A typical day at work is unusual in the Peace Corps because your everyday life is your work. Part of Peace Corps' mission is to demonstrate US culture to persons of other nations, and vice versa. Therefore, every interaction was supposed to be reflect this in a positive light. I learned that there are always alternative means of accomplishing things; rarely is there a "right" way. I learned how to manage people and groups in a diverse setting, in another language. My co-workers consisted of other Dominicans as well as Peace Corps volunteers. It was normally a very supportive network. The hardest part was living your job, with no separation between the two. The most enjoyable part of the job was working with individuals who were so diverse.
Associate Director/Program Manager (Former Employee) – Belize, Central America – September 15, 2013
On a daily basis, the job required you to check emails, text messages and phone messages to ensure all Peace Corps Volunteers were doing well, or someone needed immediate support. There were contact calls to be made either to Volunteers or to host agency personnel to ensure all was well. Meetings took up a third of the day or visits to Volunteers' assignment site for meetings with their counterparts or to check or to provide support, advice or counseling.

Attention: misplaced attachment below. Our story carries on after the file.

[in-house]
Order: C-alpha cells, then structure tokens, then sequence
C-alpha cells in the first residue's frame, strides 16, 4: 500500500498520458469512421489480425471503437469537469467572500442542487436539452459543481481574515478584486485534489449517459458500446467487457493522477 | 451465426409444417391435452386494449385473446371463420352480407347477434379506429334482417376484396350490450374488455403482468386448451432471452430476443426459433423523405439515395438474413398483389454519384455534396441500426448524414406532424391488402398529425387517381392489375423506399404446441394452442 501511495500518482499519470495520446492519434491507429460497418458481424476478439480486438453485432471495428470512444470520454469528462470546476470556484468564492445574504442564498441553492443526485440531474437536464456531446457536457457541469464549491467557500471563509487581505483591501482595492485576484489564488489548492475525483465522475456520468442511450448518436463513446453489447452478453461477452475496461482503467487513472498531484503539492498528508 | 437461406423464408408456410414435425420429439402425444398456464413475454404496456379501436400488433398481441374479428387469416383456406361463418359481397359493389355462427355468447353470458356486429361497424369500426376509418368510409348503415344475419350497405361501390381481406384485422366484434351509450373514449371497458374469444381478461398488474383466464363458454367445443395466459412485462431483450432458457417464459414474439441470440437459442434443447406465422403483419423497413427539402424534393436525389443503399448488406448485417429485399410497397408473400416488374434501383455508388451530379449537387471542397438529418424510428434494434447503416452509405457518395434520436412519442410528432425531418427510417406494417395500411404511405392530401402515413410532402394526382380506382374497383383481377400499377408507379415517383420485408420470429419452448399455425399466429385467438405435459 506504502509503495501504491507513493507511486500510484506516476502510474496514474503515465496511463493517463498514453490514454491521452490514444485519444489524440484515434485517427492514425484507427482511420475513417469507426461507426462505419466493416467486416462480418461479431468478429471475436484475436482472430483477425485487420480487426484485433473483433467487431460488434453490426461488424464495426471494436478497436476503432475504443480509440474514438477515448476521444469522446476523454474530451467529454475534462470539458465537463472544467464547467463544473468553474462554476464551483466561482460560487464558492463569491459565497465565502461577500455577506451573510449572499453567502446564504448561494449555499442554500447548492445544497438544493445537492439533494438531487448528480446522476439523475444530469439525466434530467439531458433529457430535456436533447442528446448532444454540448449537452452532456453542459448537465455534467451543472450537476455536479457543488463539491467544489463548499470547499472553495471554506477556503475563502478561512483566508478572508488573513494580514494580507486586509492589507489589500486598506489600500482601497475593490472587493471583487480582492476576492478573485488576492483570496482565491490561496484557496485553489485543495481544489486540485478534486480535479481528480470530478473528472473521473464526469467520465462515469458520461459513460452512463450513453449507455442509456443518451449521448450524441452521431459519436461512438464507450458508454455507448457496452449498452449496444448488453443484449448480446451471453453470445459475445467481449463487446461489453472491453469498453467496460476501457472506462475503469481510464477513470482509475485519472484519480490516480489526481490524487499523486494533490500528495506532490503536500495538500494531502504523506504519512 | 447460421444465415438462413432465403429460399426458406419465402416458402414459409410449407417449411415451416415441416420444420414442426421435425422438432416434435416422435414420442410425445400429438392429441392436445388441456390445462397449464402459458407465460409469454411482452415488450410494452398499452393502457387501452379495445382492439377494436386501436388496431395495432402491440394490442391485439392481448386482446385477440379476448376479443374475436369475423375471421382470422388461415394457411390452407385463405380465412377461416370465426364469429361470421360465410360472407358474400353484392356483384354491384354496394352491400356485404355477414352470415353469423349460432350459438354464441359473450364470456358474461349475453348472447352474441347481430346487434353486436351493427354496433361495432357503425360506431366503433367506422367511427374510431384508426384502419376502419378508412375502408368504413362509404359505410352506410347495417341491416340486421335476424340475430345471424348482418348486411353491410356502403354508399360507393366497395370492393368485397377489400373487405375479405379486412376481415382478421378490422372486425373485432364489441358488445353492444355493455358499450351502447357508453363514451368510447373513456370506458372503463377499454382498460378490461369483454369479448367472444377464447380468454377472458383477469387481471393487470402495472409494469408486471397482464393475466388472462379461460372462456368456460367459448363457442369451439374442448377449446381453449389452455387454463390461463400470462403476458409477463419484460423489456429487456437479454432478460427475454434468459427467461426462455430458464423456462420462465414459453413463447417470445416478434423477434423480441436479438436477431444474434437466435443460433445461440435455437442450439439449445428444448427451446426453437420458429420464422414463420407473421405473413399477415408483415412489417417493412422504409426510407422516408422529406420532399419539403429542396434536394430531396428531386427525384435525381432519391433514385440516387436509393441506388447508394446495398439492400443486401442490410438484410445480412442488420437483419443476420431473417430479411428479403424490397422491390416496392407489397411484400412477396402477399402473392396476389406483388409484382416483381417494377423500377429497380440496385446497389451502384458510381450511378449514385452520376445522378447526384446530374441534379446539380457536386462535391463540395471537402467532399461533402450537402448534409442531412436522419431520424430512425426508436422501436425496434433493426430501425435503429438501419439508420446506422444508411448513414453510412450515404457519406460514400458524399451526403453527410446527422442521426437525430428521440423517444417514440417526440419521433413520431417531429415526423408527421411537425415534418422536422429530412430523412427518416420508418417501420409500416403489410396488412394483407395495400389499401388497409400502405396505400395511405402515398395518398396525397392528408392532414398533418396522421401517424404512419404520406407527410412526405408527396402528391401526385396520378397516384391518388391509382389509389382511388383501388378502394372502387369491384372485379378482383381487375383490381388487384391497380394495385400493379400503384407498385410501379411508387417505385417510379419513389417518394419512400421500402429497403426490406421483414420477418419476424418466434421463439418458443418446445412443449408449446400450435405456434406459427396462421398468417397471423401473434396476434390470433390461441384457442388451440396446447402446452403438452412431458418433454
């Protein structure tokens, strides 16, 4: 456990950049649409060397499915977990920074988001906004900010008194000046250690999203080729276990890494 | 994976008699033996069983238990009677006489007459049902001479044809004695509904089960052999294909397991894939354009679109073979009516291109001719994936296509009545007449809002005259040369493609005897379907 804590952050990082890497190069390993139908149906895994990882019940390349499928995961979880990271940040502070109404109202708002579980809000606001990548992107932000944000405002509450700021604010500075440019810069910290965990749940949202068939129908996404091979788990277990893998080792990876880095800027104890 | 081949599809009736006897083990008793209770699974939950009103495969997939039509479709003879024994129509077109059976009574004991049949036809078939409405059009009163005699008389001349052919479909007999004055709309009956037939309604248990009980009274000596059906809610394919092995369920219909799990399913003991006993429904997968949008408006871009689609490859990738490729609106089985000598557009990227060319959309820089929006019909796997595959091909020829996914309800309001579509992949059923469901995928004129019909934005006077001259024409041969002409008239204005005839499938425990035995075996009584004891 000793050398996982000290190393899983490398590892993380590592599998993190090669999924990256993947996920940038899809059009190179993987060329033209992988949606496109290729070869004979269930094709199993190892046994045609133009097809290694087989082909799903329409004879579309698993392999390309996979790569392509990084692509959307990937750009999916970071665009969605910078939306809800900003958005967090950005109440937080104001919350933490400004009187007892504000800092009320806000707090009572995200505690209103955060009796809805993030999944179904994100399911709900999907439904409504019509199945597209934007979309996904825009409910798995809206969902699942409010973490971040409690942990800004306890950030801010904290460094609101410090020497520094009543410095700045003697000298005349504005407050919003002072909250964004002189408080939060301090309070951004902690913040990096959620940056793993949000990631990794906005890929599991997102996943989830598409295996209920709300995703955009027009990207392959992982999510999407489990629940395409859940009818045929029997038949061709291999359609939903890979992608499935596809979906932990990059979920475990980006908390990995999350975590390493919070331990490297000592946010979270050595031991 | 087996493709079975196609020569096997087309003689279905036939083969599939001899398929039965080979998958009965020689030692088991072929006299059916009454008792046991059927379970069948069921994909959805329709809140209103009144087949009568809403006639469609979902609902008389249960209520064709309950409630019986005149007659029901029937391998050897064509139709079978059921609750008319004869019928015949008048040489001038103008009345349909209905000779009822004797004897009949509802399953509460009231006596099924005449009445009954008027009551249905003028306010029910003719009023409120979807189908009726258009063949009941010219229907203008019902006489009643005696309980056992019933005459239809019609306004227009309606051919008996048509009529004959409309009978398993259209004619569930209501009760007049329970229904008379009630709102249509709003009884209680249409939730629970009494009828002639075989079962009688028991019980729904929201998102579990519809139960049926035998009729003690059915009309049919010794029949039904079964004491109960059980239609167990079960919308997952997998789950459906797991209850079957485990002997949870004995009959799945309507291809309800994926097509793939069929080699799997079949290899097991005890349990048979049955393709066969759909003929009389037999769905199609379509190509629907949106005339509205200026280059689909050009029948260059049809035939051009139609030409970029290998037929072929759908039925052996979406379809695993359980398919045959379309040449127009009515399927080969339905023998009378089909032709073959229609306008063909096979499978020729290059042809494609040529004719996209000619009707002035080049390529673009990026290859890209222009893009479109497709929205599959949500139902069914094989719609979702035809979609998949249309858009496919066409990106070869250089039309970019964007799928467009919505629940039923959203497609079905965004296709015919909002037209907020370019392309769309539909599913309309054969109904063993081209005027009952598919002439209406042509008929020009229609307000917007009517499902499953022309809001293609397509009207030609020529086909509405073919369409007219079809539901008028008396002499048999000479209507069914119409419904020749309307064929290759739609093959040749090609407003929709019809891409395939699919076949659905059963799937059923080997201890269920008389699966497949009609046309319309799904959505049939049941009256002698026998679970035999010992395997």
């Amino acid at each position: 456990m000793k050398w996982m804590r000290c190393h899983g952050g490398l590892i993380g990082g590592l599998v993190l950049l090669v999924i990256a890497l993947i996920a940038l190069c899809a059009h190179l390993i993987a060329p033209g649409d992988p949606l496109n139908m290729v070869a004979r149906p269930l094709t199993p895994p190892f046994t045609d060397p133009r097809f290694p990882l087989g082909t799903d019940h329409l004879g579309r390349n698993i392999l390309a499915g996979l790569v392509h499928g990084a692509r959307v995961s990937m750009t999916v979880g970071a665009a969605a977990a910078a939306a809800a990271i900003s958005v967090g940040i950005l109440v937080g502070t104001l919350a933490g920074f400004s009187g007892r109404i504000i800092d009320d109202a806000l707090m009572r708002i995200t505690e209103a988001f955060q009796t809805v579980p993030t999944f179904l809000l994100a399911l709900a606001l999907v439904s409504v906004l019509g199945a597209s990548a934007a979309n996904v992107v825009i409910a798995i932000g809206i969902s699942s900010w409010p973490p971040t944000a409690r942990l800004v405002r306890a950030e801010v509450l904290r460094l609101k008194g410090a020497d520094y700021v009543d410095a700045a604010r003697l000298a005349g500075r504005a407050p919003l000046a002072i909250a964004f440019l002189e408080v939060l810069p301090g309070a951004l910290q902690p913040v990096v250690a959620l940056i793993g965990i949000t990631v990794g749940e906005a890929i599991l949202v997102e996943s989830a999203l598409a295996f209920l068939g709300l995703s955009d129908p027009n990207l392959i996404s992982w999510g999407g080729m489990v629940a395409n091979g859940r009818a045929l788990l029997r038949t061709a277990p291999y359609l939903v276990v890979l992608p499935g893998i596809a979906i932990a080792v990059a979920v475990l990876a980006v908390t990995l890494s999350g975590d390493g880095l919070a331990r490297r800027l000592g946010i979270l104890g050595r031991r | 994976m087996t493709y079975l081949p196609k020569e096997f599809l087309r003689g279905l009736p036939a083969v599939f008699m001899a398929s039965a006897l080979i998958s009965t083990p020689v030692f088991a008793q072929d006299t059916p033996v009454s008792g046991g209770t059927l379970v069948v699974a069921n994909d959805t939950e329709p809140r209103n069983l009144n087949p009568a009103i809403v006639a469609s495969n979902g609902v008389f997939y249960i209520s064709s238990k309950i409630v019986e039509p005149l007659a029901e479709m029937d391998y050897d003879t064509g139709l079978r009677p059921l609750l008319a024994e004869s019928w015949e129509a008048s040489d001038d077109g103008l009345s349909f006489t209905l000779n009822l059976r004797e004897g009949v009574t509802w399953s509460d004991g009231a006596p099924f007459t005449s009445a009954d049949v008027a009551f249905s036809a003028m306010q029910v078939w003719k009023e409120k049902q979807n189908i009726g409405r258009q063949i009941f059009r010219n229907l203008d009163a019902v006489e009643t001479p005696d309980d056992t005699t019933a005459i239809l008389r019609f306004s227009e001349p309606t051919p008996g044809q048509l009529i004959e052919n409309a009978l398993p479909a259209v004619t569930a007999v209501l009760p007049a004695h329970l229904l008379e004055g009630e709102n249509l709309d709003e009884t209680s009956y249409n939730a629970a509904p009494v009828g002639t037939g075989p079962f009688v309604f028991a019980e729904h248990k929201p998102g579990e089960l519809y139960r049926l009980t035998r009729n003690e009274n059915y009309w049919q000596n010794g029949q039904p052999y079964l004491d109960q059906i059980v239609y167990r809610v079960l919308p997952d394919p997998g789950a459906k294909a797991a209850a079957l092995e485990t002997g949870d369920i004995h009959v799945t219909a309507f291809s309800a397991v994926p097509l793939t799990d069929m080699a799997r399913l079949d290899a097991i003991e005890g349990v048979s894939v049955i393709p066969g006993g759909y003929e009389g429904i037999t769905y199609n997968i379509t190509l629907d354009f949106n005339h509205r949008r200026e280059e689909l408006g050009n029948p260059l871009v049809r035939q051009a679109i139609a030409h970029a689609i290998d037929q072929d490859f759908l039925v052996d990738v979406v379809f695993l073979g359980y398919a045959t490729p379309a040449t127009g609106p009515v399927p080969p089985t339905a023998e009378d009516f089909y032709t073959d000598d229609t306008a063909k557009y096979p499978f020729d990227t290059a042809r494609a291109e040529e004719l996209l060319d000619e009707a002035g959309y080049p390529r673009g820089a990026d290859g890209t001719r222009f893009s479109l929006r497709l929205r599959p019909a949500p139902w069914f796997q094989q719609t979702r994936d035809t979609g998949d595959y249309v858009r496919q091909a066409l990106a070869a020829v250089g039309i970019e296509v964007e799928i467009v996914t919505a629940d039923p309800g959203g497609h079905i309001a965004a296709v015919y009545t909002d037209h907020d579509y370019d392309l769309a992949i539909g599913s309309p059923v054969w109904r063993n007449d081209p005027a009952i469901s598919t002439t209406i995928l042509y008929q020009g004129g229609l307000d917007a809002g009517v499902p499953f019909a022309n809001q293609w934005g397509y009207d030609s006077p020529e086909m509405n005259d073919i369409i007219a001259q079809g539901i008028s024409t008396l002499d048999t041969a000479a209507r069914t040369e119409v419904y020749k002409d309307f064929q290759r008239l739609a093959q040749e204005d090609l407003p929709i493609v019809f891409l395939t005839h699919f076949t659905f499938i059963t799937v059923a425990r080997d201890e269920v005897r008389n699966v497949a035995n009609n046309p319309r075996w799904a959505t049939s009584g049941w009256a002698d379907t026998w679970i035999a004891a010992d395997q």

Most Volunteers' sites meant at least a couple hours drive either way and at times to very remote communities. The hardest part of the job was having to brainstorm very difficult problems which had cultural implications. The most enjoyable was getting to a Volunteer site and seeing the great work they and their counterparts were engaged in.
Project Lead for English Teaching Program (Former Employee) – El Cortezo de Nata, Panama – June 24, 2014
In the Peace Corps I worked with two different school in developing successful teaching methodologies while also collaborating with teachers in sucessful curriculum development. I also co-taught classes during my work at the schools for two years. I managed the progression of three different teachers. Outside of the school I created and facilitated several youth-group educational and engaging seminars on social development.
While living abroad and working internationally for two years was difficult at times I greatly enjoyed meeting new people, having the opportunity to develop positive change, living in a new culture while being able to practice my Spanish, and developing life long friendships with community members.
meeting new people, living in a new culture, working to create positive change
slower pace of life interfered with work at times.
Community Development Advisor (Former Employee) – Panama – May 4, 2014